• “To our knowledge…says the Justice Department’s quasi-denial.” Who is the “we” encompassed in “our,” Attkisson asks. “The entire Justice Department? Did officials really, in the blink of an eye, conduct an investigation and question 113,543 Justice Department employees? That’s impressive! I’m still waiting for answers to Freedom of Information Act requests that I filed with them years ago, but they’re able to provide this semi-definitive statement within minutes of the question being posed.”

• Oklahoma Senator Tom Coburn, just retired, sent Attorney General Holder a letter making broad inquiries on behalf of Attkisson. Attkisson sets forth Coburn’s inquiries at page 331 and then quotes the response submitted by the Department of Justice (page 332): “Your letter ask whether the Department is responsible for incidents in 2012 in which the computer of Sharyl Attkisson, a CBS reporter, was allegedly hacked by an unauthorized party. The Department is not. It also does not appear that CBS or Ms. Attkisson followed up with the Federal Bureau of Investigation for assistance with these incidents.”

• Coburn’s letter to Holder had sought information regarding actions taken “[d]uring your tenure as attorney general,” not during 2012. Attkisson drily observes:

Instead of answering the questions at hand, the administration had posed an entirely different question and chosen to answer that one. Senator Coburn’s letter hadn’t referred to “hacks,” it didn’t narrow its questions to 2012, didn’t ask whether the Justice Department was “responsible,” and didn’t narrow its questions to the Justice Department alone. I conclude there’s a reason they stuck to posing and denying a very narrow set of circumstances, using such specific language, rather than simply answering the questions Coburn asked.

Attkisson paraphrases Coburn telling her “my case may be the worst, most outrageous violation of public trust he’s ever seen in all his years in office.”

• And that’s not all: “On February 18, 2014, Coburn issues a follow-up letter to the Justice Department pointing out that none of his questions from the previous July had been answered in its December response….Five months later, more than a year after the original congressional inquiry was posed, the Justice Department had still provided no further response.”

• Attkisson notes in her penultimate chapter: “On May 6, 2013, I make contact with an excellent source who has crucial information: the name of the person responsible for my computer intrusions. He provides me the name and I recognize it. I’m not surprised. It strikes me as desperate and cowardly that those responsible would resort to these tactics. That’s all I can say about that for now.”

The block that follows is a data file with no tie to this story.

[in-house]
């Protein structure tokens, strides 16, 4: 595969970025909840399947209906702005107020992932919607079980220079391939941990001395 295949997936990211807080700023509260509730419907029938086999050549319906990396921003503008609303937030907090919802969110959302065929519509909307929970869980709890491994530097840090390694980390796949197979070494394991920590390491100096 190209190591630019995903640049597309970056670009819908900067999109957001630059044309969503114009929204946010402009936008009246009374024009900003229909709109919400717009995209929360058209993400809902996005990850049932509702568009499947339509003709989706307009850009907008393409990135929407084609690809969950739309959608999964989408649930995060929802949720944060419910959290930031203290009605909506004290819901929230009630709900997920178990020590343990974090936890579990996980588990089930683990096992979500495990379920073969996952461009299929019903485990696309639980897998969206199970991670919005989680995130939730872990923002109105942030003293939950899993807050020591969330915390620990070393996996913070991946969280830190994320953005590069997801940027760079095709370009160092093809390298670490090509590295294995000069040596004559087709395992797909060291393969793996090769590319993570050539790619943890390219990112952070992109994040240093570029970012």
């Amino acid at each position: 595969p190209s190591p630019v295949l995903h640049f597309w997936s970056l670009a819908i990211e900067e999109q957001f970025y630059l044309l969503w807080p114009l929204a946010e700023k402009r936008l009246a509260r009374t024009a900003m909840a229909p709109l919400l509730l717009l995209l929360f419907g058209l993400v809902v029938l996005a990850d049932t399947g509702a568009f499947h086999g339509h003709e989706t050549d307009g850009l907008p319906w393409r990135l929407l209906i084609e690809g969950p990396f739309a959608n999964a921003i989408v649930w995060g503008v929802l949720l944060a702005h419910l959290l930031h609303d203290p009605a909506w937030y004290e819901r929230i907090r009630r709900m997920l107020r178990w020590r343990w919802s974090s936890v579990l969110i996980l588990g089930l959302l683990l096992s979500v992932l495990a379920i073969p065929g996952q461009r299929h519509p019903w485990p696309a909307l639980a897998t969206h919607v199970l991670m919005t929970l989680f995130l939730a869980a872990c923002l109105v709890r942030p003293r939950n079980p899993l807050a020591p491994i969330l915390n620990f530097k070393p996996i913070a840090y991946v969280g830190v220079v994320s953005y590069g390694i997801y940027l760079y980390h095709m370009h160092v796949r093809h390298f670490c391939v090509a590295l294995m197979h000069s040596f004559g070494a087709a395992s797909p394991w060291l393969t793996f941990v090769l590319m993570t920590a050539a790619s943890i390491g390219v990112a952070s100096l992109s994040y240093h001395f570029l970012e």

• On Monday Attkisson filed an administrative claim against the government as a predicate to bringing a claim under the Federal Tort Claims Act and also brought a lawsuit against the government for violation of her civil rights. The Obama administration will grind it out. Whatever resolution may be brought to these troubling questions will await a new administration, but Congress should be looking for answers right now.

• Attkisson deftly articulates one of the bona fide occupational qualifications for service as a spokesman in the Obama administration. Referring specifically to HHS spokesman Joanne Peters, who is perfectly representative in this respect, Attkisson writes (page 267): “It takes a certain kind of person to be untruthful and then display utter lack of contrition when caught.” (Attkisson had caught Peters lying to her.)

• I can’t help but note Attkisson’s sidelong glance at Rathergate (pages 366-368). A senior producer tells Attkisson of the then upcoming 60 Minutes II story on President Bush and shows her the supposedly typewritten documents on which the story is based; he tells her she may have to follow up on the story. Attkisson takes a look at the documents and tells the producer: “These look like they were typed by my daughter on a computer yesterday.” Attkisson notes parenthetically: “My daughter was nine at the time.” When ordered to cover the story after it airs, while CBS was still standing behind it, Attkisson refused. She tells her senior producer: “I can’t report a story that says something I know to be false. And if you make me, I’ll have to call my lawyer.” Attkisson concludes: “Nobody ever again suggested that I report on Rathergate.”

Thanks for sticking with me through this series.